Restaurant Review: FYNally, I get to eat a R62000 dinner at FYN Japanese style Fyn-dining restaurant, almost perfect!

It took six months and R62000 to get to eat at FYN Restaurant last night, the Japanese-style fine dining restaurant which Chef Peter Tempelhoff opened in Speakers Corner in the City centre at the end of November 2018. Whilst very apprehensive, given the unpleasant pre-history, I was most pleasantly surprised at the dining experience, with the exception of our waiter, who was a major let down for the restaurant!

For those who have not followed the controversial banning of me by Chef Peter from his new restaurant a few days before it was to open its doors, resulting in a quick R60000 High Court action instituted by the Chef when I wrote about his reversal in previously ensuring me that all would be fyn for me to eat there, the details follow below. A negotiated settlement between the two advocates on the steps of the High Court led to the ‘upliftment of the ban’ from FYN, giving me the right to ‘review the restaurant, without any limit being placed on her by the applicants other than that she undertakes to do so in a professional manner’, in exchange for some minor amendments to my Blogpost about the original ban.  

FYN Restaurant legal settlement win-win for Chef Peter Tempelhoff and WhaleTales Blog!

I had been invited to eat at FYN under the care and protection of my friends the Friedmans, who also happen to be Chef Pete’s landlords, and he appears to have categorically refused them permission to accompany me to dinner last night, saying that he did not want me there, and that I had cost him a lot of money….! It was not a good start to going to eat at FYN, being dropped from a six month attempt to arrange a mutually acceptable date with my friends, and then to be dropped in the last minute. Overhearing my conversation with them, my dearest Parisian friend offered to accompany to the restaurant, so I transparently made the booking in my name on the Dineplan reservation system and paid a deposit of R400 for each of us. 

I had such a busy day yesterday, departing overseas for an exciting long journey later today, that I could not worry too much about what would await me at FYN. When GM Jennifer Hugé greeted us at the entrance with a big hug, and kind words, I knew it was going to all be ok, especially when we heard that Chef Peter and his Head Chef Ashley Moss were in Japan. My friend was delighted that she could speak French again, to Jennifer, ten days after arriving back in our city.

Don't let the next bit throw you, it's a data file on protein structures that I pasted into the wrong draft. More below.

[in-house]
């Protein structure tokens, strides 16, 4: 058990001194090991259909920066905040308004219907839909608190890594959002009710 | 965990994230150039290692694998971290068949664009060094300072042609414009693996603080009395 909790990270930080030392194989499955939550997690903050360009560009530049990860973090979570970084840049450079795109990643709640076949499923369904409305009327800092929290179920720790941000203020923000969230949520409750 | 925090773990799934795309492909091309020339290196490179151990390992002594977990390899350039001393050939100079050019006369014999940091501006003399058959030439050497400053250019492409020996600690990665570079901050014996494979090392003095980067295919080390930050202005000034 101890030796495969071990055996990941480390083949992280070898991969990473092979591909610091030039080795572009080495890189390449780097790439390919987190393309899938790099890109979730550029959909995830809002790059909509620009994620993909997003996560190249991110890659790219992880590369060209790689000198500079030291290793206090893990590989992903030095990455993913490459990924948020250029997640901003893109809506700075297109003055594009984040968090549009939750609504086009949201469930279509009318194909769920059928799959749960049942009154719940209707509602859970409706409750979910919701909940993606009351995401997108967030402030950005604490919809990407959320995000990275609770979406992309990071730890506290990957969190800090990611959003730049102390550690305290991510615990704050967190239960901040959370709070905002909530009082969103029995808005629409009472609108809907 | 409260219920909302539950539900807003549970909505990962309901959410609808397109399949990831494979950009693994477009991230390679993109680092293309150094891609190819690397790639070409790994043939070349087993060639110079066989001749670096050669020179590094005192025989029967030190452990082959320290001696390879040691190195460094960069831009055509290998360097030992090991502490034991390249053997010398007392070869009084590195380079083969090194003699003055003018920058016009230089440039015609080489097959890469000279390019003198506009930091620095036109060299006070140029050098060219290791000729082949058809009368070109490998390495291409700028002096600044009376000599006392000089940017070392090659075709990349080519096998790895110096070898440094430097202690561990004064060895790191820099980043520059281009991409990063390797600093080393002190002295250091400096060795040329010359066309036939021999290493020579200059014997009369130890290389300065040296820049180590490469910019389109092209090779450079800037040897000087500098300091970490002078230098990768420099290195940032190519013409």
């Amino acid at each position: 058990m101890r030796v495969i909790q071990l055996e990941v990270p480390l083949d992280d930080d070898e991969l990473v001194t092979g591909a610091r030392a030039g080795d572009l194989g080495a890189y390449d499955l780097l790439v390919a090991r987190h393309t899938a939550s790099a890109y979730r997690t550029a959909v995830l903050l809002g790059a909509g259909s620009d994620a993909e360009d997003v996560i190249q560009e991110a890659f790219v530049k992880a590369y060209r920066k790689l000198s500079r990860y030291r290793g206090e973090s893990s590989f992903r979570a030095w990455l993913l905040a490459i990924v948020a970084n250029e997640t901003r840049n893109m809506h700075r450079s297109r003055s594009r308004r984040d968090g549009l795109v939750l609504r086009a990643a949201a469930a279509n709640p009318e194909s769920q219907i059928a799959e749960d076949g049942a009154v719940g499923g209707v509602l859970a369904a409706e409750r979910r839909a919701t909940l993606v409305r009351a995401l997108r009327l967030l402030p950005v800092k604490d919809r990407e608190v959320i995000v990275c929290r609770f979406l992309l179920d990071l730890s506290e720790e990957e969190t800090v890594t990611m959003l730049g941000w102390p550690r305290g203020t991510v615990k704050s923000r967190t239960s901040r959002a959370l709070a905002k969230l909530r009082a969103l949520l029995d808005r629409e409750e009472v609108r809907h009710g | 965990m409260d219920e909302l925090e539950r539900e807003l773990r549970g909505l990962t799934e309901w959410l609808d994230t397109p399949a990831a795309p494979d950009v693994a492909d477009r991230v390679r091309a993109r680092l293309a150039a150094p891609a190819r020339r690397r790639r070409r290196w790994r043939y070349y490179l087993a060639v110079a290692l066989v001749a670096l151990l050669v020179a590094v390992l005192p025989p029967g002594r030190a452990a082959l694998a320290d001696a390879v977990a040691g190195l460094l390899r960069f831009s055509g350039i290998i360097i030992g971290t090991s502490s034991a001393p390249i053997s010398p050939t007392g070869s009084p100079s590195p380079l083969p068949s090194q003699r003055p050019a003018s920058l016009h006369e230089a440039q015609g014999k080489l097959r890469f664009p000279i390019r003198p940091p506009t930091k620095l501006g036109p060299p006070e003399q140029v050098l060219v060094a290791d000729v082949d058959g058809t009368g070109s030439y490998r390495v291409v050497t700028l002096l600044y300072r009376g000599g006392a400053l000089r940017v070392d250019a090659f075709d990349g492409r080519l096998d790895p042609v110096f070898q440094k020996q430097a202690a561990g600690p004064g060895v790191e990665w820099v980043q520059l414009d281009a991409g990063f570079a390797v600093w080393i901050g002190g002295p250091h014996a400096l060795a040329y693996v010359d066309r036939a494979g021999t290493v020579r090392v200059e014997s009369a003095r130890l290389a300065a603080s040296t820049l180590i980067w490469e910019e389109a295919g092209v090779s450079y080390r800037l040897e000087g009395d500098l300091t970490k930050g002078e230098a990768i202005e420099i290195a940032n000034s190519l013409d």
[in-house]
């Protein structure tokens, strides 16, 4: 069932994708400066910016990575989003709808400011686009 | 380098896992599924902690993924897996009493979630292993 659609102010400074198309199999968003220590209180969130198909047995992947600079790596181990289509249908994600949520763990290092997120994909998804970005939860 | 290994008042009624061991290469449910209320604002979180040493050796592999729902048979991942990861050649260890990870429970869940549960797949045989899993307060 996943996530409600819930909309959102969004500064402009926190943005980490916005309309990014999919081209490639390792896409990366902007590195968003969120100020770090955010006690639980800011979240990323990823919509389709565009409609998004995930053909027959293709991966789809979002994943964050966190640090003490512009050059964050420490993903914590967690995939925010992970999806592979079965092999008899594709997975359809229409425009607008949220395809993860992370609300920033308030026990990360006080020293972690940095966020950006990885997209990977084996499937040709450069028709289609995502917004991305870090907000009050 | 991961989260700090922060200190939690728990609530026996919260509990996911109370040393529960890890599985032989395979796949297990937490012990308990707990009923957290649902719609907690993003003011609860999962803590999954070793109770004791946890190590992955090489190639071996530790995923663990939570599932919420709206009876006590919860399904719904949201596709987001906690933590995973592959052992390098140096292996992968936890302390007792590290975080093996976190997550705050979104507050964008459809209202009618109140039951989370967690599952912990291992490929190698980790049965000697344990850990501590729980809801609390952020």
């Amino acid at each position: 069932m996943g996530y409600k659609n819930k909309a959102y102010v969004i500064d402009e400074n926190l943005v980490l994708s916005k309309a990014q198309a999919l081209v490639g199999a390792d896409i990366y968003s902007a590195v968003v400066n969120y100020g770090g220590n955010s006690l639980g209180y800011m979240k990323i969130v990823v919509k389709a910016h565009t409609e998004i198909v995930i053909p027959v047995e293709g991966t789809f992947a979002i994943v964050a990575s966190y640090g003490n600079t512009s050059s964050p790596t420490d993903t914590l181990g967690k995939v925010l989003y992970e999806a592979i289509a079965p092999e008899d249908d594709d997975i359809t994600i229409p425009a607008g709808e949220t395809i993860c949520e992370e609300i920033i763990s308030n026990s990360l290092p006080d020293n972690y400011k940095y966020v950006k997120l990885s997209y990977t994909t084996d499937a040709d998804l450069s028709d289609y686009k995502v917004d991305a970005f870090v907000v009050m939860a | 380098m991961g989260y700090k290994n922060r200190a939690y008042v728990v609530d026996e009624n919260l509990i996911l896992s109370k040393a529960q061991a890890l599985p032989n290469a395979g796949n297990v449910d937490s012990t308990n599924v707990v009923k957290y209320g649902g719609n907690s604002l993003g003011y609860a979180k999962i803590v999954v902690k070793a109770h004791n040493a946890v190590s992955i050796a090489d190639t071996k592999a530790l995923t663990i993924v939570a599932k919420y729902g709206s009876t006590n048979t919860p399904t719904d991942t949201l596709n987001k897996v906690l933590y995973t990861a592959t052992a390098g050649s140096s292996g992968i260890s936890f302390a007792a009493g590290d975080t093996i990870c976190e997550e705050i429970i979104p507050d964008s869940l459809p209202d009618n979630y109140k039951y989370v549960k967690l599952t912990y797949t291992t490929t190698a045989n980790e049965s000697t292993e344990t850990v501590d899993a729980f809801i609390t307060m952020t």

I must declare that I am not usually a fan of Asian cuisine, and do not have experience of Japanese Food.  So for me the dinner was like taking a quick trip to Japan, experiencing Japanese style dishes, beverages, and plates and bowls on which the food was served. My friend has been to Japan, so she was far more familiar with the terminology and the cuisine, and the drinks served. 

We had booked a kitchen counter seat, the counter closest to us being used by Pastry Chef Caroline du Plessis and her assistant. Yet we had a good overview of the restaurant, which had a busy buzz, overseen by its Sous Chef Julia du Toit, as if she had done so all along, having moved to FYN from Greenhouse.

We were introduced to our waiter Stanley, and he brought two cocktails to our table: A FYN Martini made with Roku gin, sancho, Lime, Basil, and lemongrass; and an Umeboshi Margarita made with Fortaleza, Yuzu, syrup, and Umeboshi liqueur. The latter had an interesting sweet and salt taste, the salted rim dominating the drink, while the former became sweeter the more I tasted it. My friend and I tasted both cocktails, she gravitating more towards the Margarita. 

Dominating the decor in the large square space with massive glass windows facing Table Mountain is a ceiling Mobile, made of poplar wood discs, strung from the ceiling, not only softening the space, a most unusual decor touch, but also dampening the sound and echo coming from the big space and its high ceiling. The discs matched a wooden underplate on the table. The decor design was done by Tristan du Plessis, whose work we had admired at the Gorgeous George Hotel last week. The tables are very close together, and are sparse with only the cutlery, a linen napkin, a bonsai tree (clever touch), a granite chopstick and cutlery stand, and wine glasses. Sola cutlery is used, as well as Chef Sommelier.  The furniture was created by Christopher Carl from Guideline. There is no artwork, the beauty of the restaurant focused on its staff, and their activity in creating beautiful tasty food. The bar is at the entrance to the restaurant, while the cloakroom, with a disabled sign, is in the lift passage. A few orchids in lilac and in white added colour to an otherwise neutral and grey dominant colour palette. The restaurant can seat 58 patrons, some on a Mezzanine Level.